Table 3. Estimated contributions by women in small-scale fisheries, including participation rates and numbers, catch weight and landed value.

In terms of small-scale fisheries catches, globally, women catch approximately 2.9 million (± 835,000) tonnes per year of fish and invertebrates. Catches by women were found to be highest in Asia, estimated at over 1.7 million tonnes per year (± 523,000; Table 3).

In Africa catches by women amounted to over 260,000 tonnes annually (± 88,000) and in Oceania they were estimated at over 80,000 tonnes annually (± 23,000; see S2 Table for catch and landed values for all maritime fishing countries).

The landed value of catches taken by women were estimated globally at USD 5.6 billion (± 1.5 billion) or 12% of total landed value of small-scale fisheries catches, with an overall economic impact of USD 16.7 billion per year (± 4 billion). When adjusted to real dollars using PPP, the landed value is estimated at over 9.8 billion 2010 dollars (± 2.8 billion; Table 3), with an economic impact of 25.6 billion real dollars (± 7.2 billion). As with catches, the landed value of catches taken by women was highest for Asia, estimated at over USD 3 billion or 6 billion real 2010 dollars when adjusted using PPP (Table 3). Presenting the landed values of small-scale fisheries catches by women scaled to inshore fishing area, highlights the significance of these findings for countries that have a high dependence on small-scale fisheries, such as Asia and African, where SSF catches are especially significant to coastal and rural food and livelihood security (Fig 2).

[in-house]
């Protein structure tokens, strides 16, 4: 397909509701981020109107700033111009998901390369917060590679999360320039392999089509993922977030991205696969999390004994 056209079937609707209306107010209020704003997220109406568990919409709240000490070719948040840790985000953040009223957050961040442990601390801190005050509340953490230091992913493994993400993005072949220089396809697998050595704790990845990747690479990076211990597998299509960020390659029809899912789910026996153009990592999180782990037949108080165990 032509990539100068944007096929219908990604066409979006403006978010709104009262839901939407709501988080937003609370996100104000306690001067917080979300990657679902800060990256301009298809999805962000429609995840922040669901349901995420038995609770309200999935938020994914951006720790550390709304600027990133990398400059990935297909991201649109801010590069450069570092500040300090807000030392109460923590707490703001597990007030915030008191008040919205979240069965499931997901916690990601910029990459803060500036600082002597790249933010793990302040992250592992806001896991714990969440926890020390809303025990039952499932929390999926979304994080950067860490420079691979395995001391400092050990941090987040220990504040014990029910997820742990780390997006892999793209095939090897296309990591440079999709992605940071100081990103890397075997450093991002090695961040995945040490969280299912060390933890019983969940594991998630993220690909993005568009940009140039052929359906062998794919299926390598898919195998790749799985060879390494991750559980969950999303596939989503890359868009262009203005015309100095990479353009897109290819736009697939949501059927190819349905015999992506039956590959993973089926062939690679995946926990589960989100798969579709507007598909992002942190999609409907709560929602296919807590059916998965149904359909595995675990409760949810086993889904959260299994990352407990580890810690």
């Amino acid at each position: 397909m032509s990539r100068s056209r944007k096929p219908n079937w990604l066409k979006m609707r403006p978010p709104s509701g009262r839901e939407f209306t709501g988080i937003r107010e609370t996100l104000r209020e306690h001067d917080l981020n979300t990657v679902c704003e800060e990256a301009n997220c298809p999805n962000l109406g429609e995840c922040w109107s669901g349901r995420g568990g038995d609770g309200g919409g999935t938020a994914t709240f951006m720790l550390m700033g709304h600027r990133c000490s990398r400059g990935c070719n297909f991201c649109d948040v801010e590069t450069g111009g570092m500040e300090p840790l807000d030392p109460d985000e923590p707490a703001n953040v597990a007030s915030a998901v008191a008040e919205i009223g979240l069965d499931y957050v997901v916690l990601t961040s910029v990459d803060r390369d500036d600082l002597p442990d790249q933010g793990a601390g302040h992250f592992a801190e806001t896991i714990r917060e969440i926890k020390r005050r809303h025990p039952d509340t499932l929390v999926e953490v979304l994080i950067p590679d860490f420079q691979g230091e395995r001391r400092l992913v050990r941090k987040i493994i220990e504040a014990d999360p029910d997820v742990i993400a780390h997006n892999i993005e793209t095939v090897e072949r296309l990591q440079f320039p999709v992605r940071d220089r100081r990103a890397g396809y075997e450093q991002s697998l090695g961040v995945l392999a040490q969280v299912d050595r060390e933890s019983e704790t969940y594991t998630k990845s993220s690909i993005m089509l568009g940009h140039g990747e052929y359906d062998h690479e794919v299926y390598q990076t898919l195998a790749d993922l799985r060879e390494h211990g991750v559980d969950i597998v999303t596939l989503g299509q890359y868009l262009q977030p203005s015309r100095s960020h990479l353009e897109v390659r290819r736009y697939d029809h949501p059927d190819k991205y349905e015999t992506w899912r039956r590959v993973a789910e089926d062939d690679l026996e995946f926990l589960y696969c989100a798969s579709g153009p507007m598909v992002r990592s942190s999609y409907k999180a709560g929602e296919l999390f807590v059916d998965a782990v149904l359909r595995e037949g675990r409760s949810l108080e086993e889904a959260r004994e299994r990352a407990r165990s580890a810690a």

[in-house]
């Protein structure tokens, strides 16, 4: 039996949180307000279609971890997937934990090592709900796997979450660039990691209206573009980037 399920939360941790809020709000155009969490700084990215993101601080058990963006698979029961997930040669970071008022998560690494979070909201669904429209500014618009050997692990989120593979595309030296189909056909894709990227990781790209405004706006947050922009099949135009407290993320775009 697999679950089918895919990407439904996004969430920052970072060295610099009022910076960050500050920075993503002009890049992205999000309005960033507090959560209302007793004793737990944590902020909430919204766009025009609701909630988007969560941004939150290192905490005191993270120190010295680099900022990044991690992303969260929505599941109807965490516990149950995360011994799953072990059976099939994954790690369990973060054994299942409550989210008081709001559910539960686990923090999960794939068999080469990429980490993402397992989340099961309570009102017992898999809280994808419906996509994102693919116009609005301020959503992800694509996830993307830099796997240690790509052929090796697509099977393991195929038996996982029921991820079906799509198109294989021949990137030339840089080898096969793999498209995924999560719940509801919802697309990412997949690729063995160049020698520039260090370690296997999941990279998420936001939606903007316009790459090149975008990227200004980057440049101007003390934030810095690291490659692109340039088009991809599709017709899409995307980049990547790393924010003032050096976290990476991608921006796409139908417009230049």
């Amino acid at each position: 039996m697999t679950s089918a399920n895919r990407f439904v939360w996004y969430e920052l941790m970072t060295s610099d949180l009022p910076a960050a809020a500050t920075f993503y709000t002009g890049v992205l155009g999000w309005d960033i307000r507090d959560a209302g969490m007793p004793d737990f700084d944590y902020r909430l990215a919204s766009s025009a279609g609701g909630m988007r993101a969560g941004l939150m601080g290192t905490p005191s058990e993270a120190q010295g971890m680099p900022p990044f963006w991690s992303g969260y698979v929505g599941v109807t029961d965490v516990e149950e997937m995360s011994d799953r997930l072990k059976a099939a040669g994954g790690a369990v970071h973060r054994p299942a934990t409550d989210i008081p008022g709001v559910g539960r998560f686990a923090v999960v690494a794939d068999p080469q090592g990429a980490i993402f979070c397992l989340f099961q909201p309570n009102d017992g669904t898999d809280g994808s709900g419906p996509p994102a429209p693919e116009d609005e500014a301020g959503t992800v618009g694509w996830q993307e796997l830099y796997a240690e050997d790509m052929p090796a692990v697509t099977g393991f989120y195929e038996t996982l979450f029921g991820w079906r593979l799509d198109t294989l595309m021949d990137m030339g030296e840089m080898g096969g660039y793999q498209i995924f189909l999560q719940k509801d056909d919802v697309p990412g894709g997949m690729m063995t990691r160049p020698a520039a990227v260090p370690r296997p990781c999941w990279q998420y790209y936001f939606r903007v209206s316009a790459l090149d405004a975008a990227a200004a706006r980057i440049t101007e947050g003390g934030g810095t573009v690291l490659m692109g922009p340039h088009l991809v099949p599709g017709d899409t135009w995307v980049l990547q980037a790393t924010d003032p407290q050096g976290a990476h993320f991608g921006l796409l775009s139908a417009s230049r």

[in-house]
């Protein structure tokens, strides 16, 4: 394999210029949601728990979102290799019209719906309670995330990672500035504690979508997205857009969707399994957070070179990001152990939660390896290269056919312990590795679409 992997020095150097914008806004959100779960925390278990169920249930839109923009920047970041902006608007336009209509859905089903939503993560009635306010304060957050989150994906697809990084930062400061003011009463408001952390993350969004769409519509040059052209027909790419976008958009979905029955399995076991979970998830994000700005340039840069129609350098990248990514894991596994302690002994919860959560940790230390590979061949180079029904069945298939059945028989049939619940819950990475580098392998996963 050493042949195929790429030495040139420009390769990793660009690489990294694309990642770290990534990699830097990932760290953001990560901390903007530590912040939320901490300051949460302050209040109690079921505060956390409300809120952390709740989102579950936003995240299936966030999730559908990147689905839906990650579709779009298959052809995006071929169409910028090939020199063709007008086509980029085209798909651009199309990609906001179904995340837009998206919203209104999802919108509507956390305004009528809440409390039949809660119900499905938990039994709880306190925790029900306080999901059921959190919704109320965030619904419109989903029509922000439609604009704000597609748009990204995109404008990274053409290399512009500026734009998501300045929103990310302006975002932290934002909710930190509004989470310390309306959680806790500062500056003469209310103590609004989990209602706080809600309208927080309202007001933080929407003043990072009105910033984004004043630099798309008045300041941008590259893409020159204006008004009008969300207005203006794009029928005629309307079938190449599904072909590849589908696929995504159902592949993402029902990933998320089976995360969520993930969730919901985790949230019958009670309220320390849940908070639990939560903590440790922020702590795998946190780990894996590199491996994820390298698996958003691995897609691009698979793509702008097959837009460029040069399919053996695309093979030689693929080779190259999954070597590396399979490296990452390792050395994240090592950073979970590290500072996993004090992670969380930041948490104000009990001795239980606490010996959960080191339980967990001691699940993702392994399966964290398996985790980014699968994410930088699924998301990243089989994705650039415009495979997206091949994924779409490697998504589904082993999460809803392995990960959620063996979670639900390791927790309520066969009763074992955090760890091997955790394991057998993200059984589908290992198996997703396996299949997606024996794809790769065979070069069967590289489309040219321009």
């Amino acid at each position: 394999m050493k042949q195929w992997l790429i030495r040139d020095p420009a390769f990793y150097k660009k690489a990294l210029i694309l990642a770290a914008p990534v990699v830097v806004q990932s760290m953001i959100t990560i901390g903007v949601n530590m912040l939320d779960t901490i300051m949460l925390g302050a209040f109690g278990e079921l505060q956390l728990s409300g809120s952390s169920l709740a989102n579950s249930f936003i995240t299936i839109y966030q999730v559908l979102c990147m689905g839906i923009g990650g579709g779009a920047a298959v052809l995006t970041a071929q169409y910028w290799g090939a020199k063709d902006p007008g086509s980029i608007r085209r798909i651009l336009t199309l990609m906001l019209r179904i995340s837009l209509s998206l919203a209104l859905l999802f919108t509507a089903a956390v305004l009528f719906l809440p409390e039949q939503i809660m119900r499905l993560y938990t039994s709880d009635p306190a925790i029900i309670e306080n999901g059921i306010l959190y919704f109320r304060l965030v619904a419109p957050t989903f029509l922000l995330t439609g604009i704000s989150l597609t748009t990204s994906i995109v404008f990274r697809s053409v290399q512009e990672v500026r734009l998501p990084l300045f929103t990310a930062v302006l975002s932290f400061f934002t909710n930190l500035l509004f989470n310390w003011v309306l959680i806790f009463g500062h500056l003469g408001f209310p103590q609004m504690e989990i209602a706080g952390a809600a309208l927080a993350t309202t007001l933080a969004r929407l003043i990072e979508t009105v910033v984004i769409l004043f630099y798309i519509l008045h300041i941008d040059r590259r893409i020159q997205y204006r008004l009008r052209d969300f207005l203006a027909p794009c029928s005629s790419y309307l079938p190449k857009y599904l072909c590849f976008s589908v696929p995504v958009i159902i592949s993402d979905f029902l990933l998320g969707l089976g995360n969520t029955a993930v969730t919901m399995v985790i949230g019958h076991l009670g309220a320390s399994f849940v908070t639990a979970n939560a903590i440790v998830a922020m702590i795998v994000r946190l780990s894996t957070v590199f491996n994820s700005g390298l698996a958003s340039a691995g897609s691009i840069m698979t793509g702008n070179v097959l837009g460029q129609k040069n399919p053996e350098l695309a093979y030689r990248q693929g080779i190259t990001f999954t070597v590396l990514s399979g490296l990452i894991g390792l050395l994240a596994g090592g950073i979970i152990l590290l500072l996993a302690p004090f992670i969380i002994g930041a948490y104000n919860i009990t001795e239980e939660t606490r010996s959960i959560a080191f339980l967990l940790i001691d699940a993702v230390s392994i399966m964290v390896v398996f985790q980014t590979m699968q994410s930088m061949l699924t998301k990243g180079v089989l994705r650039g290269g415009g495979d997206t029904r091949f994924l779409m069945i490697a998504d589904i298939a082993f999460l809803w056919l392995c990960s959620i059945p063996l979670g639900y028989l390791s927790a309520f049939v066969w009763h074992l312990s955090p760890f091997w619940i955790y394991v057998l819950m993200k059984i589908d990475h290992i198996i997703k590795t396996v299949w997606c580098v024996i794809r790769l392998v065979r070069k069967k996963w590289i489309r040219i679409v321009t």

Fig 2. Cartogram of the landed value of catches by women scaled to inshore fishing area for all maritime countries of the world.